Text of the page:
As the term implies, decision making is the process of selection of a course of action from among alternatives. All decisions made in an environment of at least some uncertainty. However, the degree will vary from relative certainty to great uncertainty. There are certain risks involved in making decisions. In a situation involving certainty, people are reasonably sure about what will happen when they make a decision. The information is available and is considered to be reliable, and the cause and effect relationships are known. In a situation of uncertainty, on the other hand, people have only a meager database, they do not know whether or not the data are reliable, and they are very unsure about whether or not the situation may change.
In a risk situation, factual information may exist but it may be incomplete. To improve decision making, one may estimate the objective probabilities of an outcome by using, for example, mathematical models. On the other hand, subjective probability, based on judgement and experience, may be used. Fortunately, there are a number of tools available that help managers make more effective decisions. All intelligent decision makers dealing with uncertainty like to know the size and nature of the risk they are taking in choosing a course of action. One of the deficiencies in using the traditional approaches of operations research for problem solving is that many of the data used in a model are merely estimates and others are based on probabilities. The ordinary practice is to have staff specialists come up with “best estimates”. However new techniques have been developed that gives a more precise view of risk. Virtually every decision is based on the interaction of a number of important variables, many of which have an element of uncertainty but, perhaps,a fairly high degree of probability. Thus, the wisdom of launching a new product might depend on a number of critical variables the cost of introducing the product, the cost of producing it, the capital investment that will be required, the price that can be set for the product, the size of the potential market, and the share of the total market that it will represent.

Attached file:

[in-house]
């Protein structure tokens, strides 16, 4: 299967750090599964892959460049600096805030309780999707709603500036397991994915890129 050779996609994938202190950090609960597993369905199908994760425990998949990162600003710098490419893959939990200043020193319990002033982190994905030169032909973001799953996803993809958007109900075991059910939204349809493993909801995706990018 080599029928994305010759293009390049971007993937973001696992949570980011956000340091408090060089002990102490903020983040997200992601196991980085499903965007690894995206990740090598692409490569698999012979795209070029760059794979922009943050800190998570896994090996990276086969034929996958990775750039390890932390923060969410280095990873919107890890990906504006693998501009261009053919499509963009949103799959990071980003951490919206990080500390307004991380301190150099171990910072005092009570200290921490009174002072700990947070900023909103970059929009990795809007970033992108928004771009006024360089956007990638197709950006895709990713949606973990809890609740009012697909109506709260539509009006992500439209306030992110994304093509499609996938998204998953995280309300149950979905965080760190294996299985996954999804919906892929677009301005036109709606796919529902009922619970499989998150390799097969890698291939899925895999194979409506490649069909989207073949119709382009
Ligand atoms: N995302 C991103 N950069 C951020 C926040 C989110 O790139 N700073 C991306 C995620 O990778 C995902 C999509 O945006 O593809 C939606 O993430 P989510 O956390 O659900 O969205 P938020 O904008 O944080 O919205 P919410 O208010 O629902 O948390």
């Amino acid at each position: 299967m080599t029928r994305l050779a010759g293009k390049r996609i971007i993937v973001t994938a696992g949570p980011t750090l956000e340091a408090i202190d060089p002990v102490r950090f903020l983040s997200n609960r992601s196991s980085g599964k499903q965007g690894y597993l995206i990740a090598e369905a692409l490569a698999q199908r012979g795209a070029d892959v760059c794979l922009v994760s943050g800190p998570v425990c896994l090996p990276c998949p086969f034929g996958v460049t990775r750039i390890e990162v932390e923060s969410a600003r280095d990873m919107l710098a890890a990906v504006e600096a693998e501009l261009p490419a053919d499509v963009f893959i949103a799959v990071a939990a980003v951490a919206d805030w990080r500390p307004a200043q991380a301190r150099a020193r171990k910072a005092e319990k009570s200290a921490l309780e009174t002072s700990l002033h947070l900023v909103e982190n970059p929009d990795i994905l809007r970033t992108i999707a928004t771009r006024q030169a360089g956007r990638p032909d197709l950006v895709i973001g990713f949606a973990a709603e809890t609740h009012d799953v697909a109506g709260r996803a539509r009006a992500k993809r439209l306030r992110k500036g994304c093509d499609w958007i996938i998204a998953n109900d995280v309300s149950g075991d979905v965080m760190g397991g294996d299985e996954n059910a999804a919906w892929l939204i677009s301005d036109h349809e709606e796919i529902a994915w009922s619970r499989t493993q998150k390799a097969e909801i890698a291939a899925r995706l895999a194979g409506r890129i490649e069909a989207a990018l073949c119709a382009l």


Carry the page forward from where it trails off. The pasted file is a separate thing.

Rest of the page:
Manager’s main job is decision making and quite often they have to decide on what is to be done, who is to do it, when, where, and so on and so forth. The first step in decision making after having decided our goals and our planning premises is to develop all the possible ways of reaching the goals. If one thinks hard enough more than one way to achieve the goals can be identified. If you cannot find more than one way to the goals then I would say probably you have not thought hard enough. This is because almost always alternatives exist. There is a good statement I remember on this occasion-I quote the unknown “ If there seems to be only one way of doing a thing, that way is probably the wrong way.” Now you can understand the limitations and boundaries within which the manager has to act. On the way to achieving the desired goals there would be more often than not something that would stand in the way, obstructing the path. This something that stands in the way accomplishing a desired goal is a limiting factor.
The principle of limiting factor states as follows: By recognizing and overcoming those factors that stand critically in the way of a goal, the best alternative course of action can be selected. Steps In Decision-making Process Let us now look at the process of decision making. Having found many alternatives to the goal, the next logical step is to decide and select one of them for adoption. Obviously, you need to evaluate them find the most appropriate one for implementation. In evaluating the alternatives, the managers are likely to do so: Quantitative Factors–
1. The factors that can be measured in numerical terms, 2. Qualitative Factors–factors that are...